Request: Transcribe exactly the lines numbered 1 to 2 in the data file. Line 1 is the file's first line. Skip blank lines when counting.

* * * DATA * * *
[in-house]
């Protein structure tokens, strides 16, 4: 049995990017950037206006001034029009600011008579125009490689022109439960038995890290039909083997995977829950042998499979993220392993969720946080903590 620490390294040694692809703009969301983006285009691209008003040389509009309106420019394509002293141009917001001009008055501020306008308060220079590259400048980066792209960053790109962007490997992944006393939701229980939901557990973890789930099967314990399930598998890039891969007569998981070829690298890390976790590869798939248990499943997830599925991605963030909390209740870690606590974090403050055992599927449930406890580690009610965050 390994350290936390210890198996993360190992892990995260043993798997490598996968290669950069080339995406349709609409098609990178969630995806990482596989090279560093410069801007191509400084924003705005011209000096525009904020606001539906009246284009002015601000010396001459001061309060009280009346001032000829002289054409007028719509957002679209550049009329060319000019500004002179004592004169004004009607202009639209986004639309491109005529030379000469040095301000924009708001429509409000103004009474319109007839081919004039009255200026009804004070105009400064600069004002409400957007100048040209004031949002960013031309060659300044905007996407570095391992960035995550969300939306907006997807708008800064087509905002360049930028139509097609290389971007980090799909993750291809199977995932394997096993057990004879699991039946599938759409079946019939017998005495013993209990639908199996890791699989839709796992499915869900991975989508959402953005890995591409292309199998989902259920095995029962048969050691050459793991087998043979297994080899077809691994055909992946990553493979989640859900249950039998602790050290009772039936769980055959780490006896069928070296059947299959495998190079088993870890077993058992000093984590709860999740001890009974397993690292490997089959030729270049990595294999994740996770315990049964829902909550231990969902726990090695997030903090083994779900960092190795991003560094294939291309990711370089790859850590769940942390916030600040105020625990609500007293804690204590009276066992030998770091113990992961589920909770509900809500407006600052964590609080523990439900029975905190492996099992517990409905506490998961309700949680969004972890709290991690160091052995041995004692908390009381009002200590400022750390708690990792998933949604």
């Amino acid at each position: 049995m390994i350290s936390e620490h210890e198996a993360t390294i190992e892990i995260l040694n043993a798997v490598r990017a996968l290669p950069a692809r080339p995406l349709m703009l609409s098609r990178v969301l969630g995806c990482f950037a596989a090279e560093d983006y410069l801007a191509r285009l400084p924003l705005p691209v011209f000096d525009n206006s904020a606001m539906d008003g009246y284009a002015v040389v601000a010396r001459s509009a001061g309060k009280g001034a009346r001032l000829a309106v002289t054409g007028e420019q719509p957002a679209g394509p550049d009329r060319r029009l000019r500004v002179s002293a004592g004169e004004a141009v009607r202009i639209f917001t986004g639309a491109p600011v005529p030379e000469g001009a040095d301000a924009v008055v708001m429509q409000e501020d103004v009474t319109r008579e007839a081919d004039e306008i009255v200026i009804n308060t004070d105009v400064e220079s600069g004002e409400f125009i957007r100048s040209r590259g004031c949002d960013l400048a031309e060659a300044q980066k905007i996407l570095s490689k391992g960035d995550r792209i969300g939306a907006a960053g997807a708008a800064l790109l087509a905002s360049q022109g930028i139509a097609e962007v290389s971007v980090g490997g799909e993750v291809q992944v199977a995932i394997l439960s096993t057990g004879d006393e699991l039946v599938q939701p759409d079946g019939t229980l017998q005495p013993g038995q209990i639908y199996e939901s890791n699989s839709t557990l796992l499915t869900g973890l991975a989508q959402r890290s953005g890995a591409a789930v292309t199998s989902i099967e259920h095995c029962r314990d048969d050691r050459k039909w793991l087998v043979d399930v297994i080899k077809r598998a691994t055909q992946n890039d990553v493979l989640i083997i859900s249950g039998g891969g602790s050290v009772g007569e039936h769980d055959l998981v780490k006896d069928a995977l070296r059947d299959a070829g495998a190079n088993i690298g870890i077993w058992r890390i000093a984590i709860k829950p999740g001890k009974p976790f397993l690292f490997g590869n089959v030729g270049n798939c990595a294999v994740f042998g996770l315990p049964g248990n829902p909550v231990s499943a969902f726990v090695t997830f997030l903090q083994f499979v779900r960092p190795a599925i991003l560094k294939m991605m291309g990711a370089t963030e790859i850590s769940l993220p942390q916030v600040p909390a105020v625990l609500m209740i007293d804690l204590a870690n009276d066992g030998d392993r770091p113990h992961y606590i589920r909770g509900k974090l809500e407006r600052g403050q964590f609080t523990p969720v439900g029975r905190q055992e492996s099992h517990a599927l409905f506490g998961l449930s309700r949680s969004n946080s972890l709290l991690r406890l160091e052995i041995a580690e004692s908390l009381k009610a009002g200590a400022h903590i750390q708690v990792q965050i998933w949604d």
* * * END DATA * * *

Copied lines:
[in-house]
């Protein structure tokens, strides 16, 4: 049995990017950037206006001034029009600011008579125009490689022109439960038995890290039909083997995977829950042998499979993220392993969720946080903590 620490390294040694692809703009969301983006285009691209008003040389509009309106420019394509002293141009917001001009008055501020306008308060220079590259400048980066792209960053790109962007490997992944006393939701229980939901557990973890789930099967314990399930598998890039891969007569998981070829690298890390976790590869798939248990499943997830599925991605963030909390209740870690606590974090403050055992599927449930406890580690009610965050 390994350290936390210890198996993360190992892990995260043993798997490598996968290669950069080339995406349709609409098609990178969630995806990482596989090279560093410069801007191509400084924003705005011209000096525009904020606001539906009246284009002015601000010396001459001061309060009280009346001032000829002289054409007028719509957002679209550049009329060319000019500004002179004592004169004004009607202009639209986004639309491109005529030379000469040095301000924009708001429509409000103004009474319109007839081919004039009255200026009804004070105009400064600069004002409400957007100048040209004031949002960013031309060659300044905007996407570095391992960035995550969300939306907006997807708008800064087509905002360049930028139509097609290389971007980090799909993750291809199977995932394997096993057990004879699991039946599938759409079946019939017998005495013993209990639908199996890791699989839709796992499915869900991975989508959402953005890995591409292309199998989902259920095995029962048969050691050459793991087998043979297994080899077809691994055909992946990553493979989640859900249950039998602790050290009772039936769980055959780490006896069928070296059947299959495998190079088993870890077993058992000093984590709860999740001890009974397993690292490997089959030729270049990595294999994740996770315990049964829902909550231990969902726990090695997030903090083994779900960092190795991003560094294939291309990711370089790859850590769940942390916030600040105020625990609500007293804690204590009276066992030998770091113990992961589920909770509900809500407006600052964590609080523990439900029975905190492996099992517990409905506490998961309700949680969004972890709290991690160091052995041995004692908390009381009002200590400022750390708690990792998933949604």